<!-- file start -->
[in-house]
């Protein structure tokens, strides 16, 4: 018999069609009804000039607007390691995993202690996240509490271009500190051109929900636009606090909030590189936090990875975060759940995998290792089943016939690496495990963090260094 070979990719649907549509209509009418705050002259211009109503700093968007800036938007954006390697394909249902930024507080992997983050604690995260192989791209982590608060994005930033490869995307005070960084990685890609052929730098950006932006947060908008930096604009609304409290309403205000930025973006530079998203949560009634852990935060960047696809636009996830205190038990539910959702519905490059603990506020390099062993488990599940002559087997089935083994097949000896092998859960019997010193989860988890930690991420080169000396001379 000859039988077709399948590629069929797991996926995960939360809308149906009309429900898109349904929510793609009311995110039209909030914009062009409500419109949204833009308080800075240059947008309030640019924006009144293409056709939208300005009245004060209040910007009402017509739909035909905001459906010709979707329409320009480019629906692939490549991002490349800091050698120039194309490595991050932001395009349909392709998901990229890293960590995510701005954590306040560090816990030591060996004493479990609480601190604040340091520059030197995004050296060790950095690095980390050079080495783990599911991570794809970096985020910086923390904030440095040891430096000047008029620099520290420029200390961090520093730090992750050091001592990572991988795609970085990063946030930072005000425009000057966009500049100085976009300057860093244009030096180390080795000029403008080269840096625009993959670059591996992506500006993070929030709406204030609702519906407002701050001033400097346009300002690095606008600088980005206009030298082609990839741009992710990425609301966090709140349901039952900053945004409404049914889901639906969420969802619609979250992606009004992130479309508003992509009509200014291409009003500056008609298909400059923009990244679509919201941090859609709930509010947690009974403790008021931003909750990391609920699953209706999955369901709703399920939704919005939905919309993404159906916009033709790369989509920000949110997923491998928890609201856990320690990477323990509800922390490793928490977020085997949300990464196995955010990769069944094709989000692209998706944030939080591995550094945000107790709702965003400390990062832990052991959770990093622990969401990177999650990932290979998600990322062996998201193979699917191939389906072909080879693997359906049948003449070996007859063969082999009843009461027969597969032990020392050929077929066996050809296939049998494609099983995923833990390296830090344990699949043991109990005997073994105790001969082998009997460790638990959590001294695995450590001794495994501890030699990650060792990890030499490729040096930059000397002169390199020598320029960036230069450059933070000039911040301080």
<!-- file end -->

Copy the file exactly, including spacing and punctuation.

[in-house]
């Protein structure tokens, strides 16, 4: 018999069609009804000039607007390691995993202690996240509490271009500190051109929900636009606090909030590189936090990875975060759940995998290792089943016939690496495990963090260094 070979990719649907549509209509009418705050002259211009109503700093968007800036938007954006390697394909249902930024507080992997983050604690995260192989791209982590608060994005930033490869995307005070960084990685890609052929730098950006932006947060908008930096604009609304409290309403205000930025973006530079998203949560009634852990935060960047696809636009996830205190038990539910959702519905490059603990506020390099062993488990599940002559087997089935083994097949000896092998859960019997010193989860988890930690991420080169000396001379 000859039988077709399948590629069929797991996926995960939360809308149906009309429900898109349904929510793609009311995110039209909030914009062009409500419109949204833009308080800075240059947008309030640019924006009144293409056709939208300005009245004060209040910007009402017509739909035909905001459906010709979707329409320009480019629906692939490549991002490349800091050698120039194309490595991050932001395009349909392709998901990229890293960590995510701005954590306040560090816990030591060996004493479990609480601190604040340091520059030197995004050296060790950095690095980390050079080495783990599911991570794809970096985020910086923390904030440095040891430096000047008029620099520290420029200390961090520093730090992750050091001592990572991988795609970085990063946030930072005000425009000057966009500049100085976009300057860093244009030096180390080795000029403008080269840096625009993959670059591996992506500006993070929030709406204030609702519906407002701050001033400097346009300002690095606008600088980005206009030298082609990839741009992710990425609301966090709140349901039952900053945004409404049914889901639906969420969802619609979250992606009004992130479309508003992509009509200014291409009003500056008609298909400059923009990244679509919201941090859609709930509010947690009974403790008021931003909750990391609920699953209706999955369901709703399920939704919005939905919309993404159906916009033709790369989509920000949110997923491998928890609201856990320690990477323990509800922390490793928490977020085997949300990464196995955010990769069944094709989000692209998706944030939080591995550094945000107790709702965003400390990062832990052991959770990093622990969401990177999650990932290979998600990322062996998201193979699917191939389906072909080879693997359906049948003449070996007859063969082999009843009461027969597969032990020392050929077929066996050809296939049998494609099983995923833990390296830090344990699949043991109990005997073994105790001969082998009997460790638990959590001294695995450590001794495994501890030699990650060792990890030499490729040096930059000397002169390199020598320029960036230069450059933070000039911040301080």